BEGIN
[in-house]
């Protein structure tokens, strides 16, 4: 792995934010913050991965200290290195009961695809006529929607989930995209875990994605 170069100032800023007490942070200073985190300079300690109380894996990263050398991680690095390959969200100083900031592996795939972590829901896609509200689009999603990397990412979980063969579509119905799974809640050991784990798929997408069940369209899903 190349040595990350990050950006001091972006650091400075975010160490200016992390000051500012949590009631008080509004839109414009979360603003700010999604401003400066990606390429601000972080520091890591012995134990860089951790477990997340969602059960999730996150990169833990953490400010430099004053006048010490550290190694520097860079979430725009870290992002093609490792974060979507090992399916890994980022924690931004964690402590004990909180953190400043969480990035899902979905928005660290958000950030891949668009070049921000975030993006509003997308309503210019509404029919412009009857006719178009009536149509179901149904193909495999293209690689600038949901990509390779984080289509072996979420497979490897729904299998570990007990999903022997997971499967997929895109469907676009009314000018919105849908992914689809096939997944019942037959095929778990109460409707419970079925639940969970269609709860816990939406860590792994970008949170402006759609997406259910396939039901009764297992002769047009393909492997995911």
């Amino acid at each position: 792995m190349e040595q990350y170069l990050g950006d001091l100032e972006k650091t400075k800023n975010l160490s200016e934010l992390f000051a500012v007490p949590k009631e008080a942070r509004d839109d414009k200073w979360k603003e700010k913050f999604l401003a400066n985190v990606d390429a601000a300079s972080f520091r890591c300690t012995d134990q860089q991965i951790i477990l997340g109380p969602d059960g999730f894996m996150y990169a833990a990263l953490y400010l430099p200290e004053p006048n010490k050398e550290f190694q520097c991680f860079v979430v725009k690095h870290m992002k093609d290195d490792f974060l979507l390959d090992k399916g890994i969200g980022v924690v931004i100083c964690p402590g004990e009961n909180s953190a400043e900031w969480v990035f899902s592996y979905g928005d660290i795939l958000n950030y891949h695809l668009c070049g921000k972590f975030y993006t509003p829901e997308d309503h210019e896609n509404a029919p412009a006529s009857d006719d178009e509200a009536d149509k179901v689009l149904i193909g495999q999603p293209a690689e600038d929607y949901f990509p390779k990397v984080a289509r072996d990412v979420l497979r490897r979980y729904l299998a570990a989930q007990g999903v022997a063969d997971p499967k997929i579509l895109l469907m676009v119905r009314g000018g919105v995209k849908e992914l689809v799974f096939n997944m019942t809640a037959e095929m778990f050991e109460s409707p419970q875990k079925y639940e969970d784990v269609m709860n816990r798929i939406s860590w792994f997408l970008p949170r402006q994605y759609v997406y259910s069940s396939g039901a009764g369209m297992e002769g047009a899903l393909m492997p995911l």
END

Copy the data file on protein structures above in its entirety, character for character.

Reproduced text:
[in-house]
């Protein structure tokens, strides 16, 4: 792995934010913050991965200290290195009961695809006529929607989930995209875990994605 170069100032800023007490942070200073985190300079300690109380894996990263050398991680690095390959969200100083900031592996795939972590829901896609509200689009999603990397990412979980063969579509119905799974809640050991784990798929997408069940369209899903 190349040595990350990050950006001091972006650091400075975010160490200016992390000051500012949590009631008080509004839109414009979360603003700010999604401003400066990606390429601000972080520091890591012995134990860089951790477990997340969602059960999730996150990169833990953490400010430099004053006048010490550290190694520097860079979430725009870290992002093609490792974060979507090992399916890994980022924690931004964690402590004990909180953190400043969480990035899902979905928005660290958000950030891949668009070049921000975030993006509003997308309503210019509404029919412009009857006719178009009536149509179901149904193909495999293209690689600038949901990509390779984080289509072996979420497979490897729904299998570990007990999903022997997971499967997929895109469907676009009314000018919105849908992914689809096939997944019942037959095929778990109460409707419970079925639940969970269609709860816990939406860590792994970008949170402006759609997406259910396939039901009764297992002769047009393909492997995911």
């Amino acid at each position: 792995m190349e040595q990350y170069l990050g950006d001091l100032e972006k650091t400075k800023n975010l160490s200016e934010l992390f000051a500012v007490p949590k009631e008080a942070r509004d839109d414009k200073w979360k603003e700010k913050f999604l401003a400066n985190v990606d390429a601000a300079s972080f520091r890591c300690t012995d134990q860089q991965i951790i477990l997340g109380p969602d059960g999730f894996m996150y990169a833990a990263l953490y400010l430099p200290e004053p006048n010490k050398e550290f190694q520097c991680f860079v979430v725009k690095h870290m992002k093609d290195d490792f974060l979507l390959d090992k399916g890994i969200g980022v924690v931004i100083c964690p402590g004990e009961n909180s953190a400043e900031w969480v990035f899902s592996y979905g928005d660290i795939l958000n950030y891949h695809l668009c070049g921000k972590f975030y993006t509003p829901e997308d309503h210019e896609n509404a029919p412009a006529s009857d006719d178009e509200a009536d149509k179901v689009l149904i193909g495999q999603p293209a690689e600038d929607y949901f990509p390779k990397v984080a289509r072996d990412v979420l497979r490897r979980y729904l299998a570990a989930q007990g999903v022997a063969d997971p499967k997929i579509l895109l469907m676009v119905r009314g000018g919105v995209k849908e992914l689809v799974f096939n997944m019942t809640a037959e095929m778990f050991e109460s409707p419970q875990k079925y639940e969970d784990v269609m709860n816990r798929i939406s860590w792994f997408l970008p949170r402006q994605y759609v997406y259910s069940s396939g039901a009764g369209m297992e002769g047009a899903l393909m492997p995911l």